Strangely enough, the best stories in the Turkish footballing world are about administrative machinations, rather than unforgettable games or the amazing moments of genius therein. Even though a few successful coaches and players have become idols in Turkish football, chairmen and other high profile executives are seen as the major actors on and off the pitch. Coaches and players are temporary, but executives are permanent. This actually stems from the hierarchical shape of the football club administration system in Turkey. Given that most of them are not managed professionally, people often look for a joker-in-the-pack to solve their problems. This joker, in other words, "abi" (which actually means big brother in Turkish) is expected to handle everything in the club without distributing power or focusing on one particular point. Otherwise, a club would look chaotic at every level of club life.
However, after the elections at Galatasaray, the club finally found its "Süper abi." Abdurrahim Albayrak was elected to straighten the club's chaotic situation and boost team morale. Thus, the very first thing that Abdurrahim Albayrak did was to bring Sabri Sarıoğlu back into the first team. The interesting point is, after Sabri's return, Cesare Prandelli said that it was not his idea to leave Sabri out of the team in the first place. Well, if a coach cannot say anything about whether a player can play or not, it means there is a serious administrative problem going on at that club. But the issue has not stopped at that point, Albayrak even put Sabri in the matchday squad against Kasımpaşaspor, despite his fours day of training with the team. This situation was not only desired by the Galatasaray administration but also yearned for by the Turkish football media. Seeing as Cesare Prandelli tried to create a reformist game strategy for Galatasaray at the beginning of his Istanbul career, some people saw his efforts as teaching new tricks to old dogs. The Turkish football media furiously criticized him for designing Galatasaray in an unusual way, because Prandelli tried to level up the game and they did not want to adjust to a harder game. Nonetheless, in the last two weeks, the Turkish football media's opinions about Cesare Prandelli has started to change. Given that most football columnists consider formation and strategy as the same thing, they say Prandelli found the right game plan by starting with a 4-4-2. But Prandelli's reconciliation with the football elite in Turkey did not only include a simple change in formation. In the last two weeks, especially after the humiliating Başakşehirspor loss, Prandelli changed his paradigm and focused on winning more than creating a sustainable strategy. Galatasaray started to get good results, but long term plans are offline at the moment. Galatasaray's weak performance against Karabükspor was not surprising. Despite the 2-1 win, Galatasaray could have created more opportunities against a defensive-minded opponent. When Wesley Sneijder was at the center of the game, it was much easier for them to carry the ball into the opponent's half and create opportunities. But neither Felipe Melo nor Selçuk İnan were good enough to organize Galatasaray's game. If putting Wesley Sneijder back into his original position, moving him away from the center of the game, was Cesare Prandelli's decision, I wonder why Prandelli did not use Blerim Dzemaili or Hamit Altıntop as central players. I have no doubt that Prandelli is trying to establish something, but some changes in the center of the pitch would be very helpful.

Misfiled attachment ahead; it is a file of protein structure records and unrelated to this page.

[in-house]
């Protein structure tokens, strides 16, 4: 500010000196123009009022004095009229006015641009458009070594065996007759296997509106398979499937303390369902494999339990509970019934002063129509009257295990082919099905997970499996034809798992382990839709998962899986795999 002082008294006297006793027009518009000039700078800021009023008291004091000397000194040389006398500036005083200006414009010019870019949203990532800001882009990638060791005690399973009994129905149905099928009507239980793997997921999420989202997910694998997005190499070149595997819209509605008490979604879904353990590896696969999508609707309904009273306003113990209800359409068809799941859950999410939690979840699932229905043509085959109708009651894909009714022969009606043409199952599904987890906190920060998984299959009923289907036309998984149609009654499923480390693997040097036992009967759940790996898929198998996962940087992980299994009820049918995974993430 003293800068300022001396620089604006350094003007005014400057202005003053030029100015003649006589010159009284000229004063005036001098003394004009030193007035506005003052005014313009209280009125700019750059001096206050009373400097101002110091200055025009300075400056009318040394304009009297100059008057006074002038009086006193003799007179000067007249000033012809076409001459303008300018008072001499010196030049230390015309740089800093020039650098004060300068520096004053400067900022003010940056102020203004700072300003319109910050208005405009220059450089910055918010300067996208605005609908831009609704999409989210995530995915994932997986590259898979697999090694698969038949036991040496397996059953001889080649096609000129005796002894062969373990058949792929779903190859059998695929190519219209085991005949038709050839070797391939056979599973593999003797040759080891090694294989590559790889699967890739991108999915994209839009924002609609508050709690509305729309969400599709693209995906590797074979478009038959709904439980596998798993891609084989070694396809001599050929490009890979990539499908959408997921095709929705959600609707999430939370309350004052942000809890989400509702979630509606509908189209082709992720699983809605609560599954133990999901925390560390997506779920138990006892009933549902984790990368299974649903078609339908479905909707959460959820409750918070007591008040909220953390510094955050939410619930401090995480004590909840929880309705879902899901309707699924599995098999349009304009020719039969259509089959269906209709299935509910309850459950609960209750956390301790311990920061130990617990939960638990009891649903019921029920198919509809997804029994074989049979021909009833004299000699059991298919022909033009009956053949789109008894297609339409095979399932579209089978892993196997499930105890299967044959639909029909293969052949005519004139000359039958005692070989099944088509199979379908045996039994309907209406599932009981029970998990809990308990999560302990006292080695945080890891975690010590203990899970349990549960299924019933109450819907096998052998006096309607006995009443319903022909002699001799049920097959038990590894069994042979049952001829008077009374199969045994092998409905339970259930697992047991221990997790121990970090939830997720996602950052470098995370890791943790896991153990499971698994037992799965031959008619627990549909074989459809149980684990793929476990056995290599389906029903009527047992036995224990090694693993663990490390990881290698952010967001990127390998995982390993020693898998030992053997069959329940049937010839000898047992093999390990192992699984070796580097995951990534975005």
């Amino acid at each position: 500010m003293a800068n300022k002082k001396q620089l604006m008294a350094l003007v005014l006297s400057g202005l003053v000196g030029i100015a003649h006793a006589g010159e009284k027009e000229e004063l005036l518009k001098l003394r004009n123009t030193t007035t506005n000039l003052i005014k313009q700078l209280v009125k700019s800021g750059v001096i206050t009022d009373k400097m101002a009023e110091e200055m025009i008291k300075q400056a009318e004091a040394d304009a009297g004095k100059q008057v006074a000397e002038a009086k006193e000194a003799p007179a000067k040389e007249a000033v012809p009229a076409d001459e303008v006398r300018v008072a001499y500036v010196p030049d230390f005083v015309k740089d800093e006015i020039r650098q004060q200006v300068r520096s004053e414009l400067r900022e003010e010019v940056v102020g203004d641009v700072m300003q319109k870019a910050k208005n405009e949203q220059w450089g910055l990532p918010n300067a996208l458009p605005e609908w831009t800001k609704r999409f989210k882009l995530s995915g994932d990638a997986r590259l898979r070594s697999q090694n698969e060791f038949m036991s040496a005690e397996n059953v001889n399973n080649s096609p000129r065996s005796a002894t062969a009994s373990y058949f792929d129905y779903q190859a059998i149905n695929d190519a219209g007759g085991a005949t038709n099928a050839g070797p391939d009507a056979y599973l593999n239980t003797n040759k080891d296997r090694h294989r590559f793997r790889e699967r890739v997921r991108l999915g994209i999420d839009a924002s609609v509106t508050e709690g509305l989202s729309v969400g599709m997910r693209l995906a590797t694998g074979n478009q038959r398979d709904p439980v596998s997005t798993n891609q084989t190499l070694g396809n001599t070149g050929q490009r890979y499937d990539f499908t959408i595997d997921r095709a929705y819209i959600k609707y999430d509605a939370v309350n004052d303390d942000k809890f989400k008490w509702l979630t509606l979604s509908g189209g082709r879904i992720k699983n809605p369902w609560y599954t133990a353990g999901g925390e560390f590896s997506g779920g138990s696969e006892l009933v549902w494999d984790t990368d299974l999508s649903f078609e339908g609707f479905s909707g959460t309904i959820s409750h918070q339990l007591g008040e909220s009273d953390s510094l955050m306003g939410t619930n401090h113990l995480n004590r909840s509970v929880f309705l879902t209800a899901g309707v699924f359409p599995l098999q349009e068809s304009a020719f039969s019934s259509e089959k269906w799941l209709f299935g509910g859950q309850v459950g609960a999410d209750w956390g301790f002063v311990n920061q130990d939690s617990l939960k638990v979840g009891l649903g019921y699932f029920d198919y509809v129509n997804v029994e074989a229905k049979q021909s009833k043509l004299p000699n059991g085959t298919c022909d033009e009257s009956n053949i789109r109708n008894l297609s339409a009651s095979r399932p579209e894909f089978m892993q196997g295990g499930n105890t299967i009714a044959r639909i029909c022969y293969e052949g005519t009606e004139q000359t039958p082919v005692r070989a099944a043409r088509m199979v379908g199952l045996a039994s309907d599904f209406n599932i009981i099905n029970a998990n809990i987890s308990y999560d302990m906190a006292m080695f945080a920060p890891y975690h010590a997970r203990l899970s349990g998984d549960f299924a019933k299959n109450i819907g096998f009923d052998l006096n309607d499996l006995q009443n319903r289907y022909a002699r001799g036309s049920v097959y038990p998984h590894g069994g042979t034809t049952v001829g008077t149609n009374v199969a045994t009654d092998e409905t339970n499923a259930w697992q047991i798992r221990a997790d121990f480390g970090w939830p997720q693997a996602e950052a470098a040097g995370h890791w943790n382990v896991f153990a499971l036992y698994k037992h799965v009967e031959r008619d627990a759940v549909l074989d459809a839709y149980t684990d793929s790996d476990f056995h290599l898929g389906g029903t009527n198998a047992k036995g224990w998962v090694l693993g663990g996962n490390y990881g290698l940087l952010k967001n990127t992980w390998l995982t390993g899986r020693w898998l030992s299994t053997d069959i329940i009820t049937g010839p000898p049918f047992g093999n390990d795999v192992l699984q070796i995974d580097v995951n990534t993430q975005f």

Not only has Cesare Prandelli's game worsened, but so has Fernando Muslera's. The goalkeeper has started to lose the qualities that marked him out at the beginning of the season. He didn't used to hit the ball thoughtlessly into the opponents half but Galatasaray's game needs chaos more than a controlled game nowadays. Thus, he plays a crucial role when constructing a strategy. If he throws the ball to the opponent every time, the whole plan would collapse.